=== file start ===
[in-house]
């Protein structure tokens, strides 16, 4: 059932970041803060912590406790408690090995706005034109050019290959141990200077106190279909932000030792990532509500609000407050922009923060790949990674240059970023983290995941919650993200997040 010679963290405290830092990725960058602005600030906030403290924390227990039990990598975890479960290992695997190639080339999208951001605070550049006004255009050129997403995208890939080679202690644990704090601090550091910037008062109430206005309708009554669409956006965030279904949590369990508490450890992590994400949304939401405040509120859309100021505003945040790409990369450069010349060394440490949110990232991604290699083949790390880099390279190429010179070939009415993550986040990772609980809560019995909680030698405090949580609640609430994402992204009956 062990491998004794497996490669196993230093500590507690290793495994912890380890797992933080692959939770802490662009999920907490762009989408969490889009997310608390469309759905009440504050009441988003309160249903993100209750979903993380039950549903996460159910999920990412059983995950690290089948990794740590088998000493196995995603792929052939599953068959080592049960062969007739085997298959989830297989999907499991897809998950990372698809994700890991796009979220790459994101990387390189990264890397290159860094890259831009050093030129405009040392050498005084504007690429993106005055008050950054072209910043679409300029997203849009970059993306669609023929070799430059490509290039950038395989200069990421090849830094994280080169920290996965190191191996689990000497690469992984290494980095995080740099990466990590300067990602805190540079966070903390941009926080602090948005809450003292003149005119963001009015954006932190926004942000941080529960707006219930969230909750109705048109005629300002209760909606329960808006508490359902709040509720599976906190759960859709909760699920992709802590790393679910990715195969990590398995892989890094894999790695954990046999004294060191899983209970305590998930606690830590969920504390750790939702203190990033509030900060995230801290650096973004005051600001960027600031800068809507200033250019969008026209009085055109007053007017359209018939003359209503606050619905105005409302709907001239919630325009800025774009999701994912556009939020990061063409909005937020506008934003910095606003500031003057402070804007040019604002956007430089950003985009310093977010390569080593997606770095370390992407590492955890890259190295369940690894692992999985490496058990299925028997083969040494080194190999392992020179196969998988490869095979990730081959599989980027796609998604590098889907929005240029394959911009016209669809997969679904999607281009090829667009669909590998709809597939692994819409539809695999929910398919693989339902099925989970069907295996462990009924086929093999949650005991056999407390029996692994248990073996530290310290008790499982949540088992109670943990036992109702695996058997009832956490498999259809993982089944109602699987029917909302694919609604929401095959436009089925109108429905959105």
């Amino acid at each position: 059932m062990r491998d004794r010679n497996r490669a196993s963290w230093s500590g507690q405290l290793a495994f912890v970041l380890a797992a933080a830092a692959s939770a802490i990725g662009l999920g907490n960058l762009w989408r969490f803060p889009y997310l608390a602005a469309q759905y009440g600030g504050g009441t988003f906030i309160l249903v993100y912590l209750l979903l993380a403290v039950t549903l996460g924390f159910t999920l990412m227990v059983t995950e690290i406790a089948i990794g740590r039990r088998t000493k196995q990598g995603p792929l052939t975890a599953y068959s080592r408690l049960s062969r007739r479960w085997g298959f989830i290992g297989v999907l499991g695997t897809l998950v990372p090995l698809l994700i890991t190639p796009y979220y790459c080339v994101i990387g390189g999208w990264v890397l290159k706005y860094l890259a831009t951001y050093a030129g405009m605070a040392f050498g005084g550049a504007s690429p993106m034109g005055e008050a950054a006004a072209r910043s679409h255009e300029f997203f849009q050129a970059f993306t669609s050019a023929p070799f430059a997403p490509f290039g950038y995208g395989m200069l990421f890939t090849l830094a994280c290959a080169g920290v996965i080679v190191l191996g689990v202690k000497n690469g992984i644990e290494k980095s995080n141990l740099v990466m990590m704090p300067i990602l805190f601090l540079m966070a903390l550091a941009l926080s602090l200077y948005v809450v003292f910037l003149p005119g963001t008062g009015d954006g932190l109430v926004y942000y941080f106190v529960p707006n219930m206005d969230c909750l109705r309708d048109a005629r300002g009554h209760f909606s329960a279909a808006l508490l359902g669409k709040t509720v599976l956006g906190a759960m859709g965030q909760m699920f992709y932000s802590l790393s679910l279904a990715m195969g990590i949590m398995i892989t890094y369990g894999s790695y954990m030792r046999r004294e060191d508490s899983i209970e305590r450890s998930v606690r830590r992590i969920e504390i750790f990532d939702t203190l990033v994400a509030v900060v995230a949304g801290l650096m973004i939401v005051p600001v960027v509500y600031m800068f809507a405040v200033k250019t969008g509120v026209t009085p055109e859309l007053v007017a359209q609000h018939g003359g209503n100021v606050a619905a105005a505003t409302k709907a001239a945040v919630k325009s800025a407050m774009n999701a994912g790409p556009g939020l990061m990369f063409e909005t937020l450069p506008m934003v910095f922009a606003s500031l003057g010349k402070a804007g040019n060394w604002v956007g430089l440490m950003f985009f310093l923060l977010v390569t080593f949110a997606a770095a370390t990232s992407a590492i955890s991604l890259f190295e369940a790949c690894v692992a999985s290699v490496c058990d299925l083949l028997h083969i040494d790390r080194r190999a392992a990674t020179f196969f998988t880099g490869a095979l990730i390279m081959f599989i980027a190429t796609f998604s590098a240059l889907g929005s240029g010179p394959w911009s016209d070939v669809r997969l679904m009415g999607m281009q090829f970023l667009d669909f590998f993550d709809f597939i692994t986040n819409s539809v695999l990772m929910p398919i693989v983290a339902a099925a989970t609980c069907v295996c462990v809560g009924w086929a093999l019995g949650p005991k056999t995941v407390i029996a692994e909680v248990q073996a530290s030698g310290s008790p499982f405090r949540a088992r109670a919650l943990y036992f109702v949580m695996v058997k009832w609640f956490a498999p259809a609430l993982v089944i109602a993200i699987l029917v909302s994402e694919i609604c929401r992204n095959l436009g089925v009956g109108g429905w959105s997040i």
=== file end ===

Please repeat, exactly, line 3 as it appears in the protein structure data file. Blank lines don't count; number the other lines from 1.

């Amino acid at each position: 059932m062990r491998d004794r010679n497996r490669a196993s963290w230093s500590g507690q405290l290793a495994f912890v970041l380890a797992a933080a830092a692959s939770a802490i990725g662009l999920g907490n960058l762009w989408r969490f803060p889009y997310l608390a602005a469309q759905y009440g600030g504050g009441t988003f906030i309160l249903v993100y912590l209750l979903l993380a403290v039950t549903l996460g924390f159910t999920l990412m227990v059983t995950e690290i406790a089948i990794g740590r039990r088998t000493k196995q990598g995603p792929l052939t975890a599953y068959s080592r408690l049960s062969r007739r479960w085997g298959f989830i290992g297989v999907l499991g695997t897809l998950v990372p090995l698809l994700i890991t190639p796009y979220y790459c080339v994101i990387g390189g999208w990264v890397l290159k706005y860094l890259a831009t951001y050093a030129g405009m605070a040392f050498g005084g550049a504007s690429p993106m034109g005055e008050a950054a006004a072209r910043s679409h255009e300029f997203f849009q050129a970059f993306t669609s050019a023929p070799f430059a997403p490509f290039g950038y995208g395989m200069l990421f890939t090849l830094a994280c290959a080169g920290v996965i080679v190191l191996g689990v202690k000497n690469g992984i644990e290494k980095s995080n141990l740099v990466m990590m704090p300067i990602l805190f601090l540079m966070a903390l550091a941009l926080s602090l200077y948005v809450v003292f910037l003149p005119g963001t008062g009015d954006g932190l109430v926004y942000y941080f106190v529960p707006n219930m206005d969230c909750l109705r309708d048109a005629r300002g009554h209760f909606s329960a279909a808006l508490l359902g669409k709040t509720v599976l956006g906190a759960m859709g965030q909760m699920f992709y932000s802590l790393s679910l279904a990715m195969g990590i949590m398995i892989t890094y369990g894999s790695y954990m030792r046999r004294e060191d508490s899983i209970e305590r450890s998930v606690r830590r992590i969920e504390i750790f990532d939702t203190l990033v994400a509030v900060v995230a949304g801290l650096m973004i939401v005051p600001v960027v509500y600031m800068f809507a405040v200033k250019t969008g509120v026209t009085p055109e859309l007053v007017a359209q609000h018939g003359g209503n100021v606050a619905a105005a505003t409302k709907a001239a945040v919630k325009s800025a407050m774009n999701a994912g790409p556009g939020l990061m990369f063409e909005t937020l450069p506008m934003v910095f922009a606003s500031l003057g010349k402070a804007g040019n060394w604002v956007g430089l440490m950003f985009f310093l923060l977010v390569t080593f949110a997606a770095a370390t990232s992407a590492i955890s991604l890259f190295e369940a790949c690894v692992a999985s290699v490496c058990d299925l083949l028997h083969i040494d790390r080194r190999a392992a990674t020179f196969f998988t880099g490869a095979l990730i390279m081959f599989i980027a190429t796609f998604s590098a240059l889907g929005s240029g010179p394959w911009s016209d070939v669809r997969l679904m009415g999607m281009q090829f970023l667009d669909f590998f993550d709809f597939i692994t986040n819409s539809v695999l990772m929910p398919i693989v983290a339902a099925a989970t609980c069907v295996c462990v809560g009924w086929a093999l019995g949650p005991k056999t995941v407390i029996a692994e909680v248990q073996a530290s030698g310290s008790p499982f405090r949540a088992r109670a919650l943990y036992f109702v949580m695996v058997k009832w609640f956490a498999p259809a609430l993982v089944i109602a993200i699987l029917v909302s994402e694919i609604c929401r992204n095959l436009g089925v009956g109108g429905w959105s997040i």